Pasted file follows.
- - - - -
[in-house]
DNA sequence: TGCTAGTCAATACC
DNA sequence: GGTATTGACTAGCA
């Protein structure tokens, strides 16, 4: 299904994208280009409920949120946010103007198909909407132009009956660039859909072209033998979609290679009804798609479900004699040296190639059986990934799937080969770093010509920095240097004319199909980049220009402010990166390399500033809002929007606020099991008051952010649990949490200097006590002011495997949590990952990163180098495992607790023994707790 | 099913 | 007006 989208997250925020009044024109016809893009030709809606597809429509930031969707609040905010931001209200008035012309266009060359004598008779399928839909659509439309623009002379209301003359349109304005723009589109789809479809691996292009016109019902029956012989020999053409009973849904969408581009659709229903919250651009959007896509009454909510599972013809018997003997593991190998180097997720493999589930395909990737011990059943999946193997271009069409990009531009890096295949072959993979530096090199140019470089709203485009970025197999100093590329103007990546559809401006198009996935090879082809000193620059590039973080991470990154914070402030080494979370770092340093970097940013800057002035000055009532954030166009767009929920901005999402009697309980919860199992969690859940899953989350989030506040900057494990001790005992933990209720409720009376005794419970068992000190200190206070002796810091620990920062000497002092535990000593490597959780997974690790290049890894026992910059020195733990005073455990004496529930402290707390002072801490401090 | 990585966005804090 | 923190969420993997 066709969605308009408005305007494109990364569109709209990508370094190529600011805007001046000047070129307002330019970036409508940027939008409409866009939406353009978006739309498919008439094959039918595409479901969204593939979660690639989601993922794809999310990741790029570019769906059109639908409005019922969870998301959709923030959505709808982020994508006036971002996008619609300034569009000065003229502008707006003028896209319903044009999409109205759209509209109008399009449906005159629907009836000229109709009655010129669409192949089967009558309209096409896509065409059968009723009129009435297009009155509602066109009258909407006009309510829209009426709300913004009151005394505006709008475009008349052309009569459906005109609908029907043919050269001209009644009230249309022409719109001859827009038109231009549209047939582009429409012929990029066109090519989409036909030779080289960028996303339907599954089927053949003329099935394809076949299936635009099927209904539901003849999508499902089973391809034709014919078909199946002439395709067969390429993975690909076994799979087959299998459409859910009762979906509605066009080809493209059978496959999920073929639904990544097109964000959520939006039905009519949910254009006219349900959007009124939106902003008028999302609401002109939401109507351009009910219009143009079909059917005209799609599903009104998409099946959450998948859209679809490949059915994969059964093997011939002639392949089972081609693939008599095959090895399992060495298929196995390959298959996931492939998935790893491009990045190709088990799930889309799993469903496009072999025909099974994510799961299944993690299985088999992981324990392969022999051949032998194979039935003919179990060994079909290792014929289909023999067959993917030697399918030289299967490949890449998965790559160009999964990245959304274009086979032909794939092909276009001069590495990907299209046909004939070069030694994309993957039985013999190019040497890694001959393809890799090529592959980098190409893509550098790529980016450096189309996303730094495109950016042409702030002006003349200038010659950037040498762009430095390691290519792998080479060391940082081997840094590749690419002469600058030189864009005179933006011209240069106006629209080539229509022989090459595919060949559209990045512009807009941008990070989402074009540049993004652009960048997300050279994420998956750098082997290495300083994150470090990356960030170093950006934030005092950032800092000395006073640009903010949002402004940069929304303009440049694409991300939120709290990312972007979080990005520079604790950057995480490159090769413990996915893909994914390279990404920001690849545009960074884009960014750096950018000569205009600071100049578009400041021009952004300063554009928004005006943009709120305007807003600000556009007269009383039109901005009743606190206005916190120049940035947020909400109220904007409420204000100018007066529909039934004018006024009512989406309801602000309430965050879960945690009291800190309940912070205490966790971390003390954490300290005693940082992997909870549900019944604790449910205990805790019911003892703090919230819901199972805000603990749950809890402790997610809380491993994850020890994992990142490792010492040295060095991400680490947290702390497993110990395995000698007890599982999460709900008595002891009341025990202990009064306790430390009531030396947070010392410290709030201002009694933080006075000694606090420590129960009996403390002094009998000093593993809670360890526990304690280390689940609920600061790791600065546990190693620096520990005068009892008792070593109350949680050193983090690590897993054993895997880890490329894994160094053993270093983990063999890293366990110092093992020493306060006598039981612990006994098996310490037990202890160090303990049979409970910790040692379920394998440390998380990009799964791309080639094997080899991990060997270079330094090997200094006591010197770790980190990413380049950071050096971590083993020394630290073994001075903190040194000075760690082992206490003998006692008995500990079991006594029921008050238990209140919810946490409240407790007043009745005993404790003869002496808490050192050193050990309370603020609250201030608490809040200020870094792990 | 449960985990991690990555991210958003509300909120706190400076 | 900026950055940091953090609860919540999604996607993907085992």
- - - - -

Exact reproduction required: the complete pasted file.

[in-house]
DNA sequence: TGCTAGTCAATACC
DNA sequence: GGTATTGACTAGCA
């Protein structure tokens, strides 16, 4: 299904994208280009409920949120946010103007198909909407132009009956660039859909072209033998979609290679009804798609479900004699040296190639059986990934799937080969770093010509920095240097004319199909980049220009402010990166390399500033809002929007606020099991008051952010649990949490200097006590002011495997949590990952990163180098495992607790023994707790 | 099913 | 007006 989208997250925020009044024109016809893009030709809606597809429509930031969707609040905010931001209200008035012309266009060359004598008779399928839909659509439309623009002379209301003359349109304005723009589109789809479809691996292009016109019902029956012989020999053409009973849904969408581009659709229903919250651009959007896509009454909510599972013809018997003997593991190998180097997720493999589930395909990737011990059943999946193997271009069409990009531009890096295949072959993979530096090199140019470089709203485009970025197999100093590329103007990546559809401006198009996935090879082809000193620059590039973080991470990154914070402030080494979370770092340093970097940013800057002035000055009532954030166009767009929920901005999402009697309980919860199992969690859940899953989350989030506040900057494990001790005992933990209720409720009376005794419970068992000190200190206070002796810091620990920062000497002092535990000593490597959780997974690790290049890894026992910059020195733990005073455990004496529930402290707390002072801490401090 | 990585966005804090 | 923190969420993997 066709969605308009408005305007494109990364569109709209990508370094190529600011805007001046000047070129307002330019970036409508940027939008409409866009939406353009978006739309498919008439094959039918595409479901969204593939979660690639989601993922794809999310990741790029570019769906059109639908409005019922969870998301959709923030959505709808982020994508006036971002996008619609300034569009000065003229502008707006003028896209319903044009999409109205759209509209109008399009449906005159629907009836000229109709009655010129669409192949089967009558309209096409896509065409059968009723009129009435297009009155509602066109009258909407006009309510829209009426709300913004009151005394505006709008475009008349052309009569459906005109609908029907043919050269001209009644009230249309022409719109001859827009038109231009549209047939582009429409012929990029066109090519989409036909030779080289960028996303339907599954089927053949003329099935394809076949299936635009099927209904539901003849999508499902089973391809034709014919078909199946002439395709067969390429993975690909076994799979087959299998459409859910009762979906509605066009080809493209059978496959999920073929639904990544097109964000959520939006039905009519949910254009006219349900959007009124939106902003008028999302609401002109939401109507351009009910219009143009079909059917005209799609599903009104998409099946959450998948859209679809490949059915994969059964093997011939002639392949089972081609693939008599095959090895399992060495298929196995390959298959996931492939998935790893491009990045190709088990799930889309799993469903496009072999025909099974994510799961299944993690299985088999992981324990392969022999051949032998194979039935003919179990060994079909290792014929289909023999067959993917030697399918030289299967490949890449998965790559160009999964990245959304274009086979032909794939092909276009001069590495990907299209046909004939070069030694994309993957039985013999190019040497890694001959393809890799090529592959980098190409893509550098790529980016450096189309996303730094495109950016042409702030002006003349200038010659950037040498762009430095390691290519792998080479060391940082081997840094590749690419002469600058030189864009005179933006011209240069106006629209080539229509022989090459595919060949559209990045512009807009941008990070989402074009540049993004652009960048997300050279994420998956750098082997290495300083994150470090990356960030170093950006934030005092950032800092000395006073640009903010949002402004940069929304303009440049694409991300939120709290990312972007979080990005520079604790950057995480490159090769413990996915893909994914390279990404920001690849545009960074884009960014750096950018000569205009600071100049578009400041021009952004300063554009928004005006943009709120305007807003600000556009007269009383039109901005009743606190206005916190120049940035947020909400109220904007409420204000100018007066529909039934004018006024009512989406309801602000309430965050879960945690009291800190309940912070205490966790971390003390954490300290005693940082992997909870549900019944604790449910205990805790019911003892703090919230819901199972805000603990749950809890402790997610809380491993994850020890994992990142490792010492040295060095991400680490947290702390497993110990395995000698007890599982999460709900008595002891009341025990202990009064306790430390009531030396947070010392410290709030201002009694933080006075000694606090420590129960009996403390002094009998000093593993809670360890526990304690280390689940609920600061790791600065546990190693620096520990005068009892008792070593109350949680050193983090690590897993054993895997880890490329894994160094053993270093983990063999890293366990110092093992020493306060006598039981612990006994098996310490037990202890160090303990049979409970910790040692379920394998440390998380990009799964791309080639094997080899991990060997270079330094090997200094006591010197770790980190990413380049950071050096971590083993020394630290073994001075903190040194000075760690082992206490003998006692008995500990079991006594029921008050238990209140919810946490409240407790007043009745005993404790003869002496808490050192050193050990309370603020609250201030608490809040200020870094792990 | 449960985990991690990555991210958003509300909120706190400076 | 900026950055940091953090609860919540999604996607993907085992």